Spotify: Great music app

A few weeks ago, Des sent me an invite for Spotify, a music streaming application. In contrast to prior efforts I’ve seen, there is both a free (advert-supported) version and a subscription version for £9.99 which leaves out the adverts. Even better, there seems to be a good selection of artists on it.

The way it works is very simple. There’s just the usual play/pause/skip buttons and a search box. The homescreen has a top albums list and a small set of recommendations—I see plenty of ways they could improve the recommendations, like eMusic they seem rather lackluster. really kicks their ass here.

Spotify Home Screen

The first thing to do is to search for music. This gives you a list of the tracks a band has on Spotify and a potted history, mostly taken from AllMusicGuide. You can then drag and drop the artist, an album or just individual tracks into a playlist to store them for later—or just rely on search, both approaches work well.

Spotify Search

One of the things I really like is Spotify’s collaborative playlist feature. Des and I co-authored a playlist containing the albums Spotify has from the Pitchfork Top 50 Albums of 2008, an endeavor made far less tedious by splitting it between us. Even better, I can share this playlist with you. This sharing is a killer feature; I’ve been attaching album links to emails left, right and centre.

Like recommendations, they could make far more of the sharing feature, it seems like a perfect place for a social network approach. They say the current focus is perfecting the service and applications, which on balance sounds like the better, less gimmicky way to go.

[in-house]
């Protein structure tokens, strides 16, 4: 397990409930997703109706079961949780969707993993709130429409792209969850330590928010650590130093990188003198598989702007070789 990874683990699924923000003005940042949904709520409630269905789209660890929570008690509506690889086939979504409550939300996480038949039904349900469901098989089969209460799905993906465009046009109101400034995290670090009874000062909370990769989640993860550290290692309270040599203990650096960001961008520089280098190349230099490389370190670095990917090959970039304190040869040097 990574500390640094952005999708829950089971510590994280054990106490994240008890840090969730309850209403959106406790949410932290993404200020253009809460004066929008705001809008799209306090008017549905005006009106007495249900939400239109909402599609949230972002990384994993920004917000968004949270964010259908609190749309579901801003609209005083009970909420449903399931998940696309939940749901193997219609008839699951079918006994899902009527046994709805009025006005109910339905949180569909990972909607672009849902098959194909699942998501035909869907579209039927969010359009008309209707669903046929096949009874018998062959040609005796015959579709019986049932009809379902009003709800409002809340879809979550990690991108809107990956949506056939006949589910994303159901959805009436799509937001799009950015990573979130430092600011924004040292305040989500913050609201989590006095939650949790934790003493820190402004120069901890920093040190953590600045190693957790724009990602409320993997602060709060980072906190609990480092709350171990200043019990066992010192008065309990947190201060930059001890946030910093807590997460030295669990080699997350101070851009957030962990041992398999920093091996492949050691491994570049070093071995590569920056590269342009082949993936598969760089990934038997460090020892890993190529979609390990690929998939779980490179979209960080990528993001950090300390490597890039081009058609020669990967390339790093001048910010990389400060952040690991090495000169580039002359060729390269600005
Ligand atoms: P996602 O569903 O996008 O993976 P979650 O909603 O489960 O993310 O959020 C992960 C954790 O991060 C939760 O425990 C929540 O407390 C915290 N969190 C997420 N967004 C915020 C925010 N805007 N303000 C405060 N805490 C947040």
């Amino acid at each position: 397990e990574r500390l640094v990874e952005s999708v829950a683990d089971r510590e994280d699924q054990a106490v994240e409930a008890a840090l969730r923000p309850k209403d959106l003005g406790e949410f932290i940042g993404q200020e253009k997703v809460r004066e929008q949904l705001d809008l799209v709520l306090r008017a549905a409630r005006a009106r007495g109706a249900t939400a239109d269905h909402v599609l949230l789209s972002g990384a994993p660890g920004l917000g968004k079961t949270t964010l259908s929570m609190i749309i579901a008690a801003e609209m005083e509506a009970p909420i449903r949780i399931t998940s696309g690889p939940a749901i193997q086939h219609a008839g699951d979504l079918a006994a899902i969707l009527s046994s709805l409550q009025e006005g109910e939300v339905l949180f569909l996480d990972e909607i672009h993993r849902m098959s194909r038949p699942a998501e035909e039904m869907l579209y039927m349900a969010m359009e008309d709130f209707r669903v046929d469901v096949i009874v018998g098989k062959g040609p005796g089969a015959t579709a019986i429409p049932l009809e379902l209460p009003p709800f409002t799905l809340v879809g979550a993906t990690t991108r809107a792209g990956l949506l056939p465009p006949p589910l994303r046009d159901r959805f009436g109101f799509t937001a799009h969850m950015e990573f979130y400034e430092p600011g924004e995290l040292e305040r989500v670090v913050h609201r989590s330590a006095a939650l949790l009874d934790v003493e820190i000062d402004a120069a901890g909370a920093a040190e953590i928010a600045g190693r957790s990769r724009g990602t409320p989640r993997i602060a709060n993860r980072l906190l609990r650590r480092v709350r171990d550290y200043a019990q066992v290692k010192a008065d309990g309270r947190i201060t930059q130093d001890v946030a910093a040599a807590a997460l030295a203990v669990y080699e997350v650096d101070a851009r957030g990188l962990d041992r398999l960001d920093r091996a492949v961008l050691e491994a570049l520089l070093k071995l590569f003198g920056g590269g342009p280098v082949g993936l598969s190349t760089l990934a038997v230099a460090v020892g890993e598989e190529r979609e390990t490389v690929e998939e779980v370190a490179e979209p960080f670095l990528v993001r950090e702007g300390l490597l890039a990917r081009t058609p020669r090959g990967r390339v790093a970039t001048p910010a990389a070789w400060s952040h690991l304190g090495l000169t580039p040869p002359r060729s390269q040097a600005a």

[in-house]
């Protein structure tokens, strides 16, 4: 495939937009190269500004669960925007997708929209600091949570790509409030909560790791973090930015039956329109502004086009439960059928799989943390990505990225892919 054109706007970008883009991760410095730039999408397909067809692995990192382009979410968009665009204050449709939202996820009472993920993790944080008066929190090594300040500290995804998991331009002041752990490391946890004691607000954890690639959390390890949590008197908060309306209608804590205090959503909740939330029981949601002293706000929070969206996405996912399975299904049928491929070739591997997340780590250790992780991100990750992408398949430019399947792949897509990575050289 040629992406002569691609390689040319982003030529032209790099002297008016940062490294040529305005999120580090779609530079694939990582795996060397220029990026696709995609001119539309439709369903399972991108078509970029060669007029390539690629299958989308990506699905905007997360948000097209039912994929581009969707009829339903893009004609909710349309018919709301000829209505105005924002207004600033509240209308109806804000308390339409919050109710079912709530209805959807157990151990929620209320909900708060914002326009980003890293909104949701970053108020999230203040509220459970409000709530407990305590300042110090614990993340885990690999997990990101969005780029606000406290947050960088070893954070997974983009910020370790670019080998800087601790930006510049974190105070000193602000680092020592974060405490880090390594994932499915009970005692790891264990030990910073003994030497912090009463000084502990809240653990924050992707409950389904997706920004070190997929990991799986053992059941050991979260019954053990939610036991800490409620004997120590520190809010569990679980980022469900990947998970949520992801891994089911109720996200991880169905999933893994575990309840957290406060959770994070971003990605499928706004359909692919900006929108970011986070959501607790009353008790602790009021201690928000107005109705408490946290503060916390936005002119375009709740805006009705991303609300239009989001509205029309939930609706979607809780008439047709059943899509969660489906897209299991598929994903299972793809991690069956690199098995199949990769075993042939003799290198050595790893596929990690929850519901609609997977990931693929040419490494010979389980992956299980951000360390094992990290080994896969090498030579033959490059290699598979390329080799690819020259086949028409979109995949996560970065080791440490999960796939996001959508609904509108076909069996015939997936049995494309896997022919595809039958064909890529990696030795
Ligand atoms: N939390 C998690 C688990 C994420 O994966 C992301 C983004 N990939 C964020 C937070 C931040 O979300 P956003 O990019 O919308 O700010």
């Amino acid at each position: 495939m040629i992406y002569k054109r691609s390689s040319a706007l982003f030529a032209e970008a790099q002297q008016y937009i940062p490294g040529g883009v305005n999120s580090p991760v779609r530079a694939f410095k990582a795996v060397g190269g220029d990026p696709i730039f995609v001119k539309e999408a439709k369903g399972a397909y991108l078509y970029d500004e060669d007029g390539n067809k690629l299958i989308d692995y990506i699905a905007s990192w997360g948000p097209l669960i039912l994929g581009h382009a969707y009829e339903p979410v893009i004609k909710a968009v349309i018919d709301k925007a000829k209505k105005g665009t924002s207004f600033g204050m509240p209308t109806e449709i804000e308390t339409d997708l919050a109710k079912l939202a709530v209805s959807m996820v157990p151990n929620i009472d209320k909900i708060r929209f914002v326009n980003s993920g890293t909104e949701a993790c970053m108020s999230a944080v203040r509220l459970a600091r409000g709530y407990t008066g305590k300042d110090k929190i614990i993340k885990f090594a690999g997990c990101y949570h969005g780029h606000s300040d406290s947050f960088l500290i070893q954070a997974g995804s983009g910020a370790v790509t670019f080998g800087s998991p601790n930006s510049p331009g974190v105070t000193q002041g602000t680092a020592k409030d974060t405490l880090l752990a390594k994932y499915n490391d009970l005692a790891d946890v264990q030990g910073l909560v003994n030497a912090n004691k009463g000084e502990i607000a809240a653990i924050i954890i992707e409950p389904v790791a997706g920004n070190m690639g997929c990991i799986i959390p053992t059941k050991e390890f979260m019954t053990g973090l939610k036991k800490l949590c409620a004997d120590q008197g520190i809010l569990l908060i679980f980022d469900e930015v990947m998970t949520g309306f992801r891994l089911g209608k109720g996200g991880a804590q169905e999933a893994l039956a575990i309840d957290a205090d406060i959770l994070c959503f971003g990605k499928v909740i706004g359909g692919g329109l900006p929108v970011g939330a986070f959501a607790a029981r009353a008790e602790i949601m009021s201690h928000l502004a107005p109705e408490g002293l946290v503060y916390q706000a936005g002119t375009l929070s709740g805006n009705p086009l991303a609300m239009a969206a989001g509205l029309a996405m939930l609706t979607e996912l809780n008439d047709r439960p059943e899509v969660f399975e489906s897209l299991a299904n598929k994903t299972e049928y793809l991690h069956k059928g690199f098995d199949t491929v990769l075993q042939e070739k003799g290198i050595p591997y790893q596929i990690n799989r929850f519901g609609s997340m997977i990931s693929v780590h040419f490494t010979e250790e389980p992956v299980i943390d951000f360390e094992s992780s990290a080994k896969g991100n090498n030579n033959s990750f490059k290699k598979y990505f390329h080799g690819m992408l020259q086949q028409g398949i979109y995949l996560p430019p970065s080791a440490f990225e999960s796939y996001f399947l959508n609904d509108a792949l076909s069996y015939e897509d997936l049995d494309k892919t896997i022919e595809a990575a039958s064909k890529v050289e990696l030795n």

From my use so far, Spotify seems to have a good selection—certainly more “popular” artists than eMusic—but still nowhere near a perfect one. For example, the Pichfork playlist Des and I created had only thirty-seven of the top 50.

The playlist view is fairly standard:

Spotify Collaborative Playlist

Technologically, Spotify seems to be doing all the right things. The tracks stream skip-free at high quality. The application is polished and seems stable—I’ve used it on Windows, OS X and Linux (via Crossover Office). Looking through their list of licenses for software they’ve reused shows an impeccable open source pedigree, including both ogg and vorbis decoders; rock on, guys, indeed!

Spotify was invite-only for a long time (since 2007 at least!), but as of today seems to have emerged from its larval stage, so you can sign up without an invite. Hopefully the service will remain rock solid now it’s open more widely.

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